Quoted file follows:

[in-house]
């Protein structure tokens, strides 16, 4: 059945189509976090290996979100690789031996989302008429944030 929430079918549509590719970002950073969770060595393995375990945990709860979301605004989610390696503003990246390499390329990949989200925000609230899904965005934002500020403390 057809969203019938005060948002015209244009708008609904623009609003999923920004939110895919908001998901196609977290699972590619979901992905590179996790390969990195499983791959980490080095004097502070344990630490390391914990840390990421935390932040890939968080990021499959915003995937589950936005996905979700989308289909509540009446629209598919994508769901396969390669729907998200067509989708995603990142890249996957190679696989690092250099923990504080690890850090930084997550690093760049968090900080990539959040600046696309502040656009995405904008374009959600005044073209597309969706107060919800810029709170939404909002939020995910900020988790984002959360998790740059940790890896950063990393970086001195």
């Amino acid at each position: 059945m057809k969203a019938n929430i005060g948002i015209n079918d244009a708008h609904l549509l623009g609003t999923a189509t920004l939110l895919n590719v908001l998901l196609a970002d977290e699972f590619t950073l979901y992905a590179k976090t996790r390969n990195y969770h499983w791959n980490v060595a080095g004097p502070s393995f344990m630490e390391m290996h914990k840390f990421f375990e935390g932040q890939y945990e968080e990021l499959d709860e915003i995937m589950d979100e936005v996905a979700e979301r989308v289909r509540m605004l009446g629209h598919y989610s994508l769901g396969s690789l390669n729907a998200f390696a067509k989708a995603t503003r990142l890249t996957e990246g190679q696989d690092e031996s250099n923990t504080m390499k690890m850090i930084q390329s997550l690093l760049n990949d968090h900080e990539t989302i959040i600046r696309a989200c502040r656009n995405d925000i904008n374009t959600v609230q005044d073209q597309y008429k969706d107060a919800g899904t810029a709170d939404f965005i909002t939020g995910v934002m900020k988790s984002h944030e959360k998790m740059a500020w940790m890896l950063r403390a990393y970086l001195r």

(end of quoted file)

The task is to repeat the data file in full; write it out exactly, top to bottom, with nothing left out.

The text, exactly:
[in-house]
């Protein structure tokens, strides 16, 4: 059945189509976090290996979100690789031996989302008429944030 929430079918549509590719970002950073969770060595393995375990945990709860979301605004989610390696503003990246390499390329990949989200925000609230899904965005934002500020403390 057809969203019938005060948002015209244009708008609904623009609003999923920004939110895919908001998901196609977290699972590619979901992905590179996790390969990195499983791959980490080095004097502070344990630490390391914990840390990421935390932040890939968080990021499959915003995937589950936005996905979700989308289909509540009446629209598919994508769901396969390669729907998200067509989708995603990142890249996957190679696989690092250099923990504080690890850090930084997550690093760049968090900080990539959040600046696309502040656009995405904008374009959600005044073209597309969706107060919800810029709170939404909002939020995910900020988790984002959360998790740059940790890896950063990393970086001195």
């Amino acid at each position: 059945m057809k969203a019938n929430i005060g948002i015209n079918d244009a708008h609904l549509l623009g609003t999923a189509t920004l939110l895919n590719v908001l998901l196609a970002d977290e699972f590619t950073l979901y992905a590179k976090t996790r390969n990195y969770h499983w791959n980490v060595a080095g004097p502070s393995f344990m630490e390391m290996h914990k840390f990421f375990e935390g932040q890939y945990e968080e990021l499959d709860e915003i995937m589950d979100e936005v996905a979700e979301r989308v289909r509540m605004l009446g629209h598919y989610s994508l769901g396969s690789l390669n729907a998200f390696a067509k989708a995603t503003r990142l890249t996957e990246g190679q696989d690092e031996s250099n923990t504080m390499k690890m850090i930084q390329s997550l690093l760049n990949d968090h900080e990539t989302i959040i600046r696309a989200c502040r656009n995405d925000i904008n374009t959600v609230q005044d073209q597309y008429k969706d107060a919800g899904t810029a709170d939404f965005i909002t939020g995910v934002m900020k988790s984002h944030e959360k998790m740059a500020w940790m890896l950063r403390a990393y970086l001195r």